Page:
Wednesday, April 14, 2021
Katie Snipes Lancaster
Scripture: Psalm 19:14
Let the words of my mouth
And the meditations of my heart
Be acceptable to you,
O Lord, my rock and my redeemer.
Spiritual Practice: Witness
The spiritual practice of “witness” or what we might call “testimony” can be intimidating. It means talking to another person about your faith. It doesn’t just mean renting a megaphone stand on the street corner, or cornering a stranger on an airplane (someone tried to convert me in 2011 on a bus ride to Indianapolis once, and I said “Yes, I love Jesus, can I get back to writing my sermon for this weekend, this is a critical 3 hour time period I have set aside to write, please?”). I have a little collection of books about the practice of testimony, and have thought “well, would Kenilworth Union Church even be interested in something like this?” The idea of talking about faith—outside the safety of the walls of the church—is intimidating to many of us. And yet we all want this church to thrive, to grow, to reach beyond just the “us” that is already defined by those who are or have already been present (online or in person). And we desperately want our children and their children to know the grace, peace, kindness, tenderness, and wideness of God’s love. So at some point we do open our mouths and talk about God to someone else.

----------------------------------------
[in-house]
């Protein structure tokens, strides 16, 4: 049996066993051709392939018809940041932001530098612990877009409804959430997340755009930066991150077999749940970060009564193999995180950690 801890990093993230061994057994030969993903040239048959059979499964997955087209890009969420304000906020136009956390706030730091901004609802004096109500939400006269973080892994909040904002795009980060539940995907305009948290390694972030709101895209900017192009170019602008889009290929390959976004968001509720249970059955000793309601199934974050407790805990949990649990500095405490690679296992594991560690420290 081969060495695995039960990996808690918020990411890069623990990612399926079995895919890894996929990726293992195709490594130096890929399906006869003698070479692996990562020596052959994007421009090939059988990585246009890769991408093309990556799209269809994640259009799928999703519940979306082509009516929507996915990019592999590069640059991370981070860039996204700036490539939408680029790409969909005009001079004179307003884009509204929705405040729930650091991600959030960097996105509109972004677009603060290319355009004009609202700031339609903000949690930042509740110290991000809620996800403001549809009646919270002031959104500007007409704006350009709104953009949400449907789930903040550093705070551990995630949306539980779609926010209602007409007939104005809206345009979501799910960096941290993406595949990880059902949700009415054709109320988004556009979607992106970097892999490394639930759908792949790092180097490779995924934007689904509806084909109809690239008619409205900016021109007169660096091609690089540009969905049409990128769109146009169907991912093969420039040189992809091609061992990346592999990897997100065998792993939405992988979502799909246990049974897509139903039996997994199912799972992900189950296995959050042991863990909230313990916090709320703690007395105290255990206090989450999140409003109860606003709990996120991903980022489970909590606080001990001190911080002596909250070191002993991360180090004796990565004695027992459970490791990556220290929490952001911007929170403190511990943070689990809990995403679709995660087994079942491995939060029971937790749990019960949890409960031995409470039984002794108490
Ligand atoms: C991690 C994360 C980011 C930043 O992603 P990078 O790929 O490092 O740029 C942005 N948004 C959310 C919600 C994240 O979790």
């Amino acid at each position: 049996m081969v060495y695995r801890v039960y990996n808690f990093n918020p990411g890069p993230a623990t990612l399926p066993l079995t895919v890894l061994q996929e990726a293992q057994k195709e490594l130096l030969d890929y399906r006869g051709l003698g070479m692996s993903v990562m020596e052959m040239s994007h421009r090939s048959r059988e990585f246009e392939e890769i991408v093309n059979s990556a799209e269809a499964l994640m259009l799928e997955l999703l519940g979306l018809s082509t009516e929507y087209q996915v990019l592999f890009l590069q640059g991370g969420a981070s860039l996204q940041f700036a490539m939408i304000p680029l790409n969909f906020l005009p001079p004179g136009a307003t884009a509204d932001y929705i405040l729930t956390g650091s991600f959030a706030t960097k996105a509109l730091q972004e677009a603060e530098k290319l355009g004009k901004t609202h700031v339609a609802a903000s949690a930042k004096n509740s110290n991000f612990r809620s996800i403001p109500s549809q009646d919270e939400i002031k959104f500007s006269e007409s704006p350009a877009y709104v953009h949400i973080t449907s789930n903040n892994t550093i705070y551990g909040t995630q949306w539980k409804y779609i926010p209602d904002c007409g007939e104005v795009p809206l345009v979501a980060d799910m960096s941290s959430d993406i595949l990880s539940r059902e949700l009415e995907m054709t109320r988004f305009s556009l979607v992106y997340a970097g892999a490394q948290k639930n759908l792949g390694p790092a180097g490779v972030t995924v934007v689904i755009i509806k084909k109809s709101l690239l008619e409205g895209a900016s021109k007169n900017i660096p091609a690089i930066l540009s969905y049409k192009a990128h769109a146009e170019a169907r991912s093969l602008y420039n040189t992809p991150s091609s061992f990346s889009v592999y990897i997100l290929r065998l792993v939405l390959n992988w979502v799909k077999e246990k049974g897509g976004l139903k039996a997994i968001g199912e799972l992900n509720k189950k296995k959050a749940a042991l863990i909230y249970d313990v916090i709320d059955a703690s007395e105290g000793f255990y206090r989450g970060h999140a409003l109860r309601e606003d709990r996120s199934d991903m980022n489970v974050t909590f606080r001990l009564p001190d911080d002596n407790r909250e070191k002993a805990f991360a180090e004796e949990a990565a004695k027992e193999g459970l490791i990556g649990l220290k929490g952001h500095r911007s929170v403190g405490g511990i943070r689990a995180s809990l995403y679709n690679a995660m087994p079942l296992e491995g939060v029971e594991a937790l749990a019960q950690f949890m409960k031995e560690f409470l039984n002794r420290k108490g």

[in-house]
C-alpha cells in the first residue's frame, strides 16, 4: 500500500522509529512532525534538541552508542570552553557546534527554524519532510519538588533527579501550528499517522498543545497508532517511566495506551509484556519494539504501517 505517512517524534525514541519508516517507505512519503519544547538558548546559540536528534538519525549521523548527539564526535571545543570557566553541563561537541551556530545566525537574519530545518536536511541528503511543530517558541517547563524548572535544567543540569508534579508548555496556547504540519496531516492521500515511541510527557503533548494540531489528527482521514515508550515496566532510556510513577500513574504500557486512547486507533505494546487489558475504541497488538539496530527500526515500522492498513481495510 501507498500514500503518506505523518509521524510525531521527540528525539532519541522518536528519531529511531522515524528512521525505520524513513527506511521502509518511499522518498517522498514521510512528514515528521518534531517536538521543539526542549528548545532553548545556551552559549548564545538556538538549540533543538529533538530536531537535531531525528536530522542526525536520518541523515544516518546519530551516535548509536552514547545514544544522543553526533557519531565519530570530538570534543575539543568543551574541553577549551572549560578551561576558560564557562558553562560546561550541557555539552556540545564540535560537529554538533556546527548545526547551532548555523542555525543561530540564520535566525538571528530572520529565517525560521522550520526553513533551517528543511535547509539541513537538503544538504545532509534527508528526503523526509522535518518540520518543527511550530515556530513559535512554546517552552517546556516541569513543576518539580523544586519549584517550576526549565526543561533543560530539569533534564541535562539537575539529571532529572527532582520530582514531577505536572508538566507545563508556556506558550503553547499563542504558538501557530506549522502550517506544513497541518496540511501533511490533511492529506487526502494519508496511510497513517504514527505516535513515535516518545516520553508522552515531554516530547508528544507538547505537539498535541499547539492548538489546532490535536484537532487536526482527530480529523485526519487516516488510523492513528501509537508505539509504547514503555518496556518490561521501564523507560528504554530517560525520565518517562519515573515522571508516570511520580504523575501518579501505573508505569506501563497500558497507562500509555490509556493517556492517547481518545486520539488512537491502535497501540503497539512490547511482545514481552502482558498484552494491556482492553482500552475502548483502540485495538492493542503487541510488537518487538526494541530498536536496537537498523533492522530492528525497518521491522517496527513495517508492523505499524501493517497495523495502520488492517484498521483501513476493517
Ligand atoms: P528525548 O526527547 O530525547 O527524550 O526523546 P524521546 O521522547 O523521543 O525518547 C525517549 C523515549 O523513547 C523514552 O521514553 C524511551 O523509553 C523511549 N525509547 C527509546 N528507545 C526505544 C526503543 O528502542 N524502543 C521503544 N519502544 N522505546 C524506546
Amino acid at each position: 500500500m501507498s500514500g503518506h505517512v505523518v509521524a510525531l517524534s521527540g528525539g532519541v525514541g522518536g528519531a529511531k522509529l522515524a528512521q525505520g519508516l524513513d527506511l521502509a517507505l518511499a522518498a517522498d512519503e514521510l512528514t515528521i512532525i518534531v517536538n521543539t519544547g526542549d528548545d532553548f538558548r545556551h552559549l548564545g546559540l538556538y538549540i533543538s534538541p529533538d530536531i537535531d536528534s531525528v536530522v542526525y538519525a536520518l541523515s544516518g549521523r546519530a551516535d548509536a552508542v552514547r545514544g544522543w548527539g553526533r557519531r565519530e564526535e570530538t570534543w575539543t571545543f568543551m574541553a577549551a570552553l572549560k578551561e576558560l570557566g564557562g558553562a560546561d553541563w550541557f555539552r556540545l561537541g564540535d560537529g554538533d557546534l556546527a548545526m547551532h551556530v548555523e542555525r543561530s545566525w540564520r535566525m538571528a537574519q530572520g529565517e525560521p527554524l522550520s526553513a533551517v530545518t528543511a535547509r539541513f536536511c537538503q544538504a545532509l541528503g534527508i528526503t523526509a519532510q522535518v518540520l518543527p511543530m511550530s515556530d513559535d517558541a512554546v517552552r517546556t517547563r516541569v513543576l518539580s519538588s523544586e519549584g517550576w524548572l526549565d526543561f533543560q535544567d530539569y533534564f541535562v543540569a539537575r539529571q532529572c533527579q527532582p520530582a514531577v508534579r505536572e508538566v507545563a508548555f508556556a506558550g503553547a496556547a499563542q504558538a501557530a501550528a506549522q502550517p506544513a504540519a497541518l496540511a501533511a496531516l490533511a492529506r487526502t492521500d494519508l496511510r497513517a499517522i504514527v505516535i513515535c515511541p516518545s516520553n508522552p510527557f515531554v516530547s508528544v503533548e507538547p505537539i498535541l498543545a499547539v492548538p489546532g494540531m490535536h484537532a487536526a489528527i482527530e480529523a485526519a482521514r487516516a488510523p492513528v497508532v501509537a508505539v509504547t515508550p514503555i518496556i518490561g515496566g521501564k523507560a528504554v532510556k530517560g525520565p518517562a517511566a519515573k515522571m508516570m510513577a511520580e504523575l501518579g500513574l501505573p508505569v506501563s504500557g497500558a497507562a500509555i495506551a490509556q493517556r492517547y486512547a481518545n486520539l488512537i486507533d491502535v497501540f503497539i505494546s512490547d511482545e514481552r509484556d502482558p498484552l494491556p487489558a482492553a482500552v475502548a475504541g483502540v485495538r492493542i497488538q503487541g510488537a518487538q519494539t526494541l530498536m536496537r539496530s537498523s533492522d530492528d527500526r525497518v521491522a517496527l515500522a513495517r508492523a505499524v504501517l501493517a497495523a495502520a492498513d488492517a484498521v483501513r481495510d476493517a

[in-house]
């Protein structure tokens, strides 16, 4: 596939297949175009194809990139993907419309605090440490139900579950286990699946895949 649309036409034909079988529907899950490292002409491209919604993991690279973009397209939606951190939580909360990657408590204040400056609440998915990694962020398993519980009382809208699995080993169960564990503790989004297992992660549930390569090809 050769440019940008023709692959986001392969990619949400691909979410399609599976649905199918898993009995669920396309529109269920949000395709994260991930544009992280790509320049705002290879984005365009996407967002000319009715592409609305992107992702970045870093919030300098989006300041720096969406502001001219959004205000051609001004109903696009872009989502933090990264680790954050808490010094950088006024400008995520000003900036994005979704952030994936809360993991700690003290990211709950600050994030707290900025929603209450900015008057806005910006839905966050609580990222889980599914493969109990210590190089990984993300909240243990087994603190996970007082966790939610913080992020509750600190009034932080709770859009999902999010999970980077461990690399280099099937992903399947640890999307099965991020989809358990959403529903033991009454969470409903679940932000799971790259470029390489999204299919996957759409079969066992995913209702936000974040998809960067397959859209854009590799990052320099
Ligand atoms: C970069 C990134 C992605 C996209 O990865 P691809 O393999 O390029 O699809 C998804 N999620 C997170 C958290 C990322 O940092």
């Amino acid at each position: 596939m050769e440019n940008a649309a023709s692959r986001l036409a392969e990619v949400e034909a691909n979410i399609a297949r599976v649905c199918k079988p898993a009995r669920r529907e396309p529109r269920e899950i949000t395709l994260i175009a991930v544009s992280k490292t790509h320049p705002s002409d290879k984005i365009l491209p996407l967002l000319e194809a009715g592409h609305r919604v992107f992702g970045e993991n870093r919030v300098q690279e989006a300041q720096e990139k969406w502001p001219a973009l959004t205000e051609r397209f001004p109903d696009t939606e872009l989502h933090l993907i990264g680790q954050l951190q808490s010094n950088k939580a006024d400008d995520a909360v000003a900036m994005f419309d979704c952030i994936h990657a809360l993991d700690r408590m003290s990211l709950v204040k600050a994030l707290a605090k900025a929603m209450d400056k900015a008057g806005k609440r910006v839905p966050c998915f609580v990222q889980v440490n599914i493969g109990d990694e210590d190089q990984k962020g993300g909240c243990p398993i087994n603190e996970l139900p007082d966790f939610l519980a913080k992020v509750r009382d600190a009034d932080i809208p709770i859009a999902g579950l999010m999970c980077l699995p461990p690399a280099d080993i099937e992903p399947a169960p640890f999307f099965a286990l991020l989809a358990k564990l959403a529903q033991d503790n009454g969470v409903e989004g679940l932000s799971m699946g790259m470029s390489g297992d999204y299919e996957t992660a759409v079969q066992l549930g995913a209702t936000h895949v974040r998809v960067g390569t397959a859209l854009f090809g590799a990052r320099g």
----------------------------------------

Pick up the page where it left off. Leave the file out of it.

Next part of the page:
I love the book “Testimony: Talking Ourselves into Being Christian,” by Thomas G. Long. He cracks open our assumptions about witnessing, and suggests that when we talk about God to one another, we hear again who God is: our own articulation of God’s presence is a gift to us and to the world. It doesn’t have to come with judgement, an “agenda” or a laid out path to “conversion.” It is simply God-talk, and as Long says, “Like a monarch butterfly in a field full of gray moths, an honest word, a loving word, a faithful word sings and soars and stands out by its very contrast.”
Long tries to “imagine how Christians talk in the world from sunrise to the close of day” wondering “if the world knows us by the sound of our voice.” Do we speak generosity and gratitude? Hospitality? Grace? Love? Do we speak the peace of Christ? A deep peace that passes understanding? Does our voice give us away? In other words, as the old hymn suggests, “they will know we are Christians by our love.”
How do you talk about God with your closest companions? Your friends? Your spouse? Your children? Your neighbors across the fence? What love and grace do you speak as a blessing to the world? How might “witnessing” be a (risky, beautiful, vulnerable) spiritual practice for you this week?
God, give us something good to say,
A good word,
Some good news,
A little glimmer of your love,
Awakening within us,
and thereby given as a gift to another.
Give us a welling up,
A story to share,
A testimony to your tenderness in our midst.
Let your love be spread,
Song by song,
Story by story,
So that your grace and truth
might come alive within our community.